Fresh off the first Hawai‘i Sketch Comedy Festival, the museum keeps the funny coming April 9 and 10 with D’Arranged Marriage, which has had audiences rolling in theaters from New York to Singapore. The production makes its way here thanks to Misa Tupou, co-founder of the O‘ahu Fringe Festival and our own Aotearoa New Zealand Film Festival (and a talented actor to boot). Written by Rajeev Varma and Tarun Mohanbhai (aka Those Indian Guys), this one-man show introduces audiences to Sanjay Gupta (no relation to CNN’s chief medical correspondent), a New Zealand–born son of immigrant Indian parents, whose ambitions aren’t quite aligned with the hopes his parents have for him.

With one foot in reality and the other in imagination, the show partially mirrors the lives of its creators who—like Sanjay—are New Zealand–born sons of Indian parents. Varma plays all eight characters in this Doris Duke Theatre performance. He answered questions via email regarding the show’s universal appeal.

D’Arranged Marriage speaks to a very specific cultural experience, yet it has sold out venues across Europe, Asia, and the United States. How do you make the story of a New Zealand–born son of Indian immigrants relatable to so many people?
A theme in the show is intergenerational conflict. This translates across many cultures. We all have felt at some point that our parents are “old fashioned.” D’Arranged Marriage satires that and subverts those conflicts for comedic effect.

Also, many of us have felt at times as if we are the only sane person in the world and everyone else is crazy. That’s how Sanjay (the main character in the show) feels most of the time. He’s the sane one in a world of hardcore nutters. I think people can relate to him and how he feels about his situation. We’ve been delighted that the show has had such a broad appeal. Until you tour a work you never know what an audience will think and how they will respond.

Have you found that elements of the show resonate differently with different cultures?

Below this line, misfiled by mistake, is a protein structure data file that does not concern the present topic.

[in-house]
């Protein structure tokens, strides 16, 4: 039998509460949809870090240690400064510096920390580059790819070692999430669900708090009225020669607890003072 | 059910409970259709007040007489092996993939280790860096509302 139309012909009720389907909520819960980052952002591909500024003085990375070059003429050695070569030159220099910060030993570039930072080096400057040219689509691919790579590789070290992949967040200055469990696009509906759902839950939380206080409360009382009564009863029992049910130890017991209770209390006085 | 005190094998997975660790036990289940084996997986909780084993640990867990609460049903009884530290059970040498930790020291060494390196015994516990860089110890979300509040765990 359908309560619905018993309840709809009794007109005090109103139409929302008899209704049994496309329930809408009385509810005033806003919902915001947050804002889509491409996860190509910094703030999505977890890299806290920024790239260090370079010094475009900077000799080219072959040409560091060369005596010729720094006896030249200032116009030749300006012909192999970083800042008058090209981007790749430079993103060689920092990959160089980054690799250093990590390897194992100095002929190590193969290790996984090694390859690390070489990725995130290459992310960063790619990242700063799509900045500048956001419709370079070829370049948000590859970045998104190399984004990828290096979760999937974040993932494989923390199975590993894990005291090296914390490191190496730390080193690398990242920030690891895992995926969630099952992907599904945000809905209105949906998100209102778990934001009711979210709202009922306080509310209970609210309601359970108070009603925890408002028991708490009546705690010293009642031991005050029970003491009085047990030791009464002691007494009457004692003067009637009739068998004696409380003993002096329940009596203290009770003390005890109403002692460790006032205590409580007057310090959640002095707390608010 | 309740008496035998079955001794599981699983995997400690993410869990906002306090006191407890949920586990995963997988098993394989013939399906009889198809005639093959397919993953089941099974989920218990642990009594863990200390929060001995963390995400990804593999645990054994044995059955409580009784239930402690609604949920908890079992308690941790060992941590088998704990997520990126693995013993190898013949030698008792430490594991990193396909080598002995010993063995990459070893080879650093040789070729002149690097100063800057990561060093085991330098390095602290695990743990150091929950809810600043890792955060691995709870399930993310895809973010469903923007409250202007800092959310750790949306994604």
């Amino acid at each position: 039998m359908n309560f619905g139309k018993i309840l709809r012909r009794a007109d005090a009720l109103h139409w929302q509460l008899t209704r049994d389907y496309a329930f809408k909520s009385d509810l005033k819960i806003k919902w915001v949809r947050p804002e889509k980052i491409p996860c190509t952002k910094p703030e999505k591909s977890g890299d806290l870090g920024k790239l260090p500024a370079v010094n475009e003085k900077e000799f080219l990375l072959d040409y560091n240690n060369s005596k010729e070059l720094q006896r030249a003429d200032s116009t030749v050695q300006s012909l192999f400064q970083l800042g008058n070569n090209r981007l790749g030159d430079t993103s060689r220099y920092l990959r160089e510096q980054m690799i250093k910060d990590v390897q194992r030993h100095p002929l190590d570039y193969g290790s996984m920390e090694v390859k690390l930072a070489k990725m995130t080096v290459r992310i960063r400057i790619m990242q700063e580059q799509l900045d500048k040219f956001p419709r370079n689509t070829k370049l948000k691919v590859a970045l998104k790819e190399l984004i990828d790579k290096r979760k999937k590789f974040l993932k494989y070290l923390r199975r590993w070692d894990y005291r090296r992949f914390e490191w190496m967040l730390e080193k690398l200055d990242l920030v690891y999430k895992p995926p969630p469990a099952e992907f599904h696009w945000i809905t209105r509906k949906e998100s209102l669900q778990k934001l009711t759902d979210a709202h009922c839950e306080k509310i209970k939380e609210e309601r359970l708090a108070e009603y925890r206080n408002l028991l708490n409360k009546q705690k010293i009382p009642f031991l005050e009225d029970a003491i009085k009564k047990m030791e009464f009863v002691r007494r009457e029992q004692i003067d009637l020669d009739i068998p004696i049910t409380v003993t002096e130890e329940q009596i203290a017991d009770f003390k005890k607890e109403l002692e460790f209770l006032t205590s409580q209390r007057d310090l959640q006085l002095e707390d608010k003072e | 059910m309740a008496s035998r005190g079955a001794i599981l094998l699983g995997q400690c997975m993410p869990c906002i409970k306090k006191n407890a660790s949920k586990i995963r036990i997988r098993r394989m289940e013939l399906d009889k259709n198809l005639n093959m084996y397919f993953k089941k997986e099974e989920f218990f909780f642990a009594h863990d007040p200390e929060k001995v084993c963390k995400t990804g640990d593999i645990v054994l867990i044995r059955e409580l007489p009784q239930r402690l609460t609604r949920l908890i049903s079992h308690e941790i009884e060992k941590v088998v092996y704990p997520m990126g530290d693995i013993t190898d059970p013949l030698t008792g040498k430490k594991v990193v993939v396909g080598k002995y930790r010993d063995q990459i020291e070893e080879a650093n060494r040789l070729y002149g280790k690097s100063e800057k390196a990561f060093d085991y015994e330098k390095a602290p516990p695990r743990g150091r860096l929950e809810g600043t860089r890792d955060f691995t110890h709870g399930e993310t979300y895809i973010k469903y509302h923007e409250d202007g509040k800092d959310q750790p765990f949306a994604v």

Yes. Absolutely. New Zealand and Australasian audiences are generally more forgiving with racial jokes that are on the nose. However in America we had to pull back the pointed racial humor and also some homophobic attitudes that Pushpa (Sanjay’s mother) had were rewritten as they didn’t work as well in New York. This was surprising as we always assumed that New York audiences would not have a problem with the content. But the punch lines didn’t get any laughter. Time and time again. So we rewrote those gags. You never know what will or won’t work in different countries. The audience is the king. They are the bottom line in comedy. If they don’t laugh then it may have to be back to the drawing board.

Those Indian Guys: Rajeev Varma (left) and Tarun Mohanbhai

Those Indian Guys: Rajeev Varma (left) and Tarun Mohanbhai

Does every character in your show have a real world counterpart?
Some do but some are totally born from our imagination. People often think that the show is my story, but it actually mirrors Tarun’s life way more. It’s more his story. We also met this dude on tour in Australia who was such a sleaze that we based a character on him.

According to your website, D’Arranged Marriage has been performed over 200 times in seven countries since it premiered in 2002. Has anything changed? How has your life experience in 13 years influenced the evolution of the show, or maybe your own perception of the characters in it?
We have constantly rewritten sequences of the show. We originally had a Maori character in the show called Josh (I think) who then was rewritten into a character called Sudafed, who is Indian. Then we realized that Sudafed and another character Rundeep were basically the same character so we combined them into one character!

The slides projected during the performance have been reshot numerous times and gags constantly get rewritten.

There have been over 20 drafts of the show. Possibly more. The show was originally 45 minutes long and then it bloated to almost 80 minutes. Now it sits at around 65 minutes. But yes, it’s a living work. It keeps changing and will continue to do so.

I’m really excited to bring the show to Hawai‘i. Misa and I have been working on the project for over five years! Sometimes things take time…Never give up and never give in.

I recently had the pleasure of working with Tom Stoppard on Broadway and he was rewriting Indian Ink which he wrote decades ago. He said to me that a play is a living, organic thing. Not words on paper. Wise words and very true…


D’Arranged Marriage plays Thursday April 9, and Friday April 10. A post-show discussion will follow the April 10 performance. Purchase tickets online.